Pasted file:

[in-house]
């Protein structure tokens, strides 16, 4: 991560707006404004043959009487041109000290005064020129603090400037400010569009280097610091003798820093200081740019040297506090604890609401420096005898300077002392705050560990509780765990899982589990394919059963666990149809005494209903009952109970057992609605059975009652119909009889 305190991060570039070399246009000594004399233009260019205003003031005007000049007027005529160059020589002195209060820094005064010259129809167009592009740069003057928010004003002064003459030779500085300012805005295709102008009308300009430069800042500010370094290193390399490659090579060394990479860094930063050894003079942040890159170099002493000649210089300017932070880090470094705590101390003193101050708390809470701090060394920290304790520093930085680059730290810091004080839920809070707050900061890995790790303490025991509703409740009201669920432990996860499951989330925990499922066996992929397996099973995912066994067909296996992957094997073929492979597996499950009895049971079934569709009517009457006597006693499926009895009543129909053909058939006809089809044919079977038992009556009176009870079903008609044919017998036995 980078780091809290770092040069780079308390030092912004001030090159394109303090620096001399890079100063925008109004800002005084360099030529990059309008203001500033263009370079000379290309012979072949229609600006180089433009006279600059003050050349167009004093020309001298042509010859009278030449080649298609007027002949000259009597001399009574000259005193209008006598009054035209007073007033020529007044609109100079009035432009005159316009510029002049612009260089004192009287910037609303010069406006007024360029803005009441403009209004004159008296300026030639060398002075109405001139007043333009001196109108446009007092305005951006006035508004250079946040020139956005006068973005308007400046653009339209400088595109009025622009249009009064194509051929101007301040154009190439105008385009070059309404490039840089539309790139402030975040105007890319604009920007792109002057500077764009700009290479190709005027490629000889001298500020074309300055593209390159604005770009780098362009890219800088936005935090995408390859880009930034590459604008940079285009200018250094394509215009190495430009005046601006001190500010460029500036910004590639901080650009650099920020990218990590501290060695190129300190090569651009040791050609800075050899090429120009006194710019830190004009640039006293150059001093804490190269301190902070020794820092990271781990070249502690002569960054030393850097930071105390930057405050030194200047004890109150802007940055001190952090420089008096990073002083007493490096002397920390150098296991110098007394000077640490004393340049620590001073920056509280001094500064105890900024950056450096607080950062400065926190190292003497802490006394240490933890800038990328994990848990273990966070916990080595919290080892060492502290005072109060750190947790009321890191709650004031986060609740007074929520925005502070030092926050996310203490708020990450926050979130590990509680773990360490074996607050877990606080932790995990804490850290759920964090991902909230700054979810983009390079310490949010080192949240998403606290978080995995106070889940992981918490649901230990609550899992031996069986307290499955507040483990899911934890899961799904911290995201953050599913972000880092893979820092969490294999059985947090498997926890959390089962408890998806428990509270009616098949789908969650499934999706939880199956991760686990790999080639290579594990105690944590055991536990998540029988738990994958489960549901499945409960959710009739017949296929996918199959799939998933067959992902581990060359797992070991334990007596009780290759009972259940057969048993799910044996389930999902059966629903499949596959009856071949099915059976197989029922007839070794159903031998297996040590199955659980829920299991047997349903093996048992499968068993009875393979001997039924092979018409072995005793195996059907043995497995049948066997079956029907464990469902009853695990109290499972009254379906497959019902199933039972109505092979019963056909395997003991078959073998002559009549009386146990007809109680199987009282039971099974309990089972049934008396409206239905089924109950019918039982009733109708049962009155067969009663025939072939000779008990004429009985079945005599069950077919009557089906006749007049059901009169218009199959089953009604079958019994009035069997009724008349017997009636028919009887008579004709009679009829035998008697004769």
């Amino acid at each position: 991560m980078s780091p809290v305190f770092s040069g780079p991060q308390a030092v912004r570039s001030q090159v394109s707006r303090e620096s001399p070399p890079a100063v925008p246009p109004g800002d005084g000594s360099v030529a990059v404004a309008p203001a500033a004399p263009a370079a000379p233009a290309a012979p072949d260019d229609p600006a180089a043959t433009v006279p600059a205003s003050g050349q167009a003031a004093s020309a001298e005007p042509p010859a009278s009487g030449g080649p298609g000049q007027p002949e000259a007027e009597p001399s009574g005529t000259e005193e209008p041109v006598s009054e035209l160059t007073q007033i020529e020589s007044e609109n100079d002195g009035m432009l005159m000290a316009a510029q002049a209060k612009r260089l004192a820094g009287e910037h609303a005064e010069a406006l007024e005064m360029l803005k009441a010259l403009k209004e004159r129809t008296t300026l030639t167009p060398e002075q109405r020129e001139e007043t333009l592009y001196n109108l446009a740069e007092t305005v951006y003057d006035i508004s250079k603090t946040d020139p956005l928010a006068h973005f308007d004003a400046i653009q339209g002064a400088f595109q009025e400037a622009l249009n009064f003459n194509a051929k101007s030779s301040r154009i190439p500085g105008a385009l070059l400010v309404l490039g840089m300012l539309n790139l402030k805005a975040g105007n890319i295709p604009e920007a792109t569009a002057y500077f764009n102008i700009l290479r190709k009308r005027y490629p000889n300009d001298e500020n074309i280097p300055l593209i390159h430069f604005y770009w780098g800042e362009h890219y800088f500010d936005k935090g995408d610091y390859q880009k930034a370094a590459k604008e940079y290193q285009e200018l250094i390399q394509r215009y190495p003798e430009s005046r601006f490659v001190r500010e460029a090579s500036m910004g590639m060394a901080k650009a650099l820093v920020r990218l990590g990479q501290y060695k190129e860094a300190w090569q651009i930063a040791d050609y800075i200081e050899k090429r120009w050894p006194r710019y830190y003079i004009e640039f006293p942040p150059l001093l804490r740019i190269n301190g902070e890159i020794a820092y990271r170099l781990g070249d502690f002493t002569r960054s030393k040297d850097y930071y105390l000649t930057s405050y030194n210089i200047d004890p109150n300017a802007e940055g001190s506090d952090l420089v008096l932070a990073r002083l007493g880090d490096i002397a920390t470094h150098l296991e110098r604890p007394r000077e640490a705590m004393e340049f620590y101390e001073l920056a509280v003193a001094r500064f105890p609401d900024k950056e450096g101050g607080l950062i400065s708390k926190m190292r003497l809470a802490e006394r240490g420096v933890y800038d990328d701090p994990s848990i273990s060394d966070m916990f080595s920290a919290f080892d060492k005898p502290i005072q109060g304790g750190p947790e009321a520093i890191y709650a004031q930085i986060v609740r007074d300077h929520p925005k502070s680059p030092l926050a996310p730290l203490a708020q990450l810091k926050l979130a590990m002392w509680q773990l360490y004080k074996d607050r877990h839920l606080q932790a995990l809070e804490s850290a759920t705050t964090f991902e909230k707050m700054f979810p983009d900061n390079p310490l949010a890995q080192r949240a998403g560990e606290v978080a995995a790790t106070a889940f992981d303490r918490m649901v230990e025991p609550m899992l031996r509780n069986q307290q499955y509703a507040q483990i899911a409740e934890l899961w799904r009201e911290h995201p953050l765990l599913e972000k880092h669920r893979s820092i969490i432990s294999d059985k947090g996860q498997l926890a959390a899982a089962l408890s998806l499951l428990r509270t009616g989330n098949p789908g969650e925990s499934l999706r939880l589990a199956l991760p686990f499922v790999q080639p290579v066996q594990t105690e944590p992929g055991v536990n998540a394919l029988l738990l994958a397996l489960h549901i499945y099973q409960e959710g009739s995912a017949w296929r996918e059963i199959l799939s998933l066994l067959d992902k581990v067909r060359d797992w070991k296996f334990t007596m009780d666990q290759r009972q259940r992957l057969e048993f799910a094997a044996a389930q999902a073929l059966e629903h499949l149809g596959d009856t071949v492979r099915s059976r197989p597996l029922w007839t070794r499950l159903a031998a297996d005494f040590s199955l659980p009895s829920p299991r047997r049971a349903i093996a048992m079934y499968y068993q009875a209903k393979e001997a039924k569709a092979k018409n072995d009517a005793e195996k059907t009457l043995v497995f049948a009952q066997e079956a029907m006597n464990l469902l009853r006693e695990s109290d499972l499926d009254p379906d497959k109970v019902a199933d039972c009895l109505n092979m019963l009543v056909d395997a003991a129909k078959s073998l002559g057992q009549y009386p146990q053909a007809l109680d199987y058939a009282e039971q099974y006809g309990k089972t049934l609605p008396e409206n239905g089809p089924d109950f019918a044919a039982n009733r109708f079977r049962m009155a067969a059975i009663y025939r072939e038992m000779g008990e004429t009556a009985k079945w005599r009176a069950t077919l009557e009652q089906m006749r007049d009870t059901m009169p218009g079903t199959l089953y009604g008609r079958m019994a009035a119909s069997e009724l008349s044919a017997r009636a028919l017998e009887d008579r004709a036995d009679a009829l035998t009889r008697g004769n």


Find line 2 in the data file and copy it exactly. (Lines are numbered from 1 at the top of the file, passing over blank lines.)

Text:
């Protein structure tokens, strides 16, 4: 991560707006404004043959009487041109000290005064020129603090400037400010569009280097610091003798820093200081740019040297506090604890609401420096005898300077002392705050560990509780765990899982589990394919059963666990149809005494209903009952109970057992609605059975009652119909009889 305190991060570039070399246009000594004399233009260019205003003031005007000049007027005529160059020589002195209060820094005064010259129809167009592009740069003057928010004003002064003459030779500085300012805005295709102008009308300009430069800042500010370094290193390399490659090579060394990479860094930063050894003079942040890159170099002493000649210089300017932070880090470094705590101390003193101050708390809470701090060394920290304790520093930085680059730290810091004080839920809070707050900061890995790790303490025991509703409740009201669920432990996860499951989330925990499922066996992929397996099973995912066994067909296996992957094997073929492979597996499950009895049971079934569709009517009457006597006693499926009895009543129909053909058939006809089809044919079977038992009556009176009870079903008609044919017998036995 980078780091809290770092040069780079308390030092912004001030090159394109303090620096001399890079100063925008109004800002005084360099030529990059309008203001500033263009370079000379290309012979072949229609600006180089433009006279600059003050050349167009004093020309001298042509010859009278030449080649298609007027002949000259009597001399009574000259005193209008006598009054035209007073007033020529007044609109100079009035432009005159316009510029002049612009260089004192009287910037609303010069406006007024360029803005009441403009209004004159008296300026030639060398002075109405001139007043333009001196109108446009007092305005951006006035508004250079946040020139956005006068973005308007400046653009339209400088595109009025622009249009009064194509051929101007301040154009190439105008385009070059309404490039840089539309790139402030975040105007890319604009920007792109002057500077764009700009290479190709005027490629000889001298500020074309300055593209390159604005770009780098362009890219800088936005935090995408390859880009930034590459604008940079285009200018250094394509215009190495430009005046601006001190500010460029500036910004590639901080650009650099920020990218990590501290060695190129300190090569651009040791050609800075050899090429120009006194710019830190004009640039006293150059001093804490190269301190902070020794820092990271781990070249502690002569960054030393850097930071105390930057405050030194200047004890109150802007940055001190952090420089008096990073002083007493490096002397920390150098296991110098007394000077640490004393340049620590001073920056509280001094500064105890900024950056450096607080950062400065926190190292003497802490006394240490933890800038990328994990848990273990966070916990080595919290080892060492502290005072109060750190947790009321890191709650004031986060609740007074929520925005502070030092926050996310203490708020990450926050979130590990509680773990360490074996607050877990606080932790995990804490850290759920964090991902909230700054979810983009390079310490949010080192949240998403606290978080995995106070889940992981918490649901230990609550899992031996069986307290499955507040483990899911934890899961799904911290995201953050599913972000880092893979820092969490294999059985947090498997926890959390089962408890998806428990509270009616098949789908969650499934999706939880199956991760686990790999080639290579594990105690944590055991536990998540029988738990994958489960549901499945409960959710009739017949296929996918199959799939998933067959992902581990060359797992070991334990007596009780290759009972259940057969048993799910044996389930999902059966629903499949596959009856071949099915059976197989029922007839070794159903031998297996040590199955659980829920299991047997349903093996048992499968068993009875393979001997039924092979018409072995005793195996059907043995497995049948066997079956029907464990469902009853695990109290499972009254379906497959019902199933039972109505092979019963056909395997003991078959073998002559009549009386146990007809109680199987009282039971099974309990089972049934008396409206239905089924109950019918039982009733109708049962009155067969009663025939072939000779008990004429009985079945005599069950077919009557089906006749007049059901009169218009199959089953009604079958019994009035069997009724008349017997009636028919009887008579004709009679009829035998008697004769």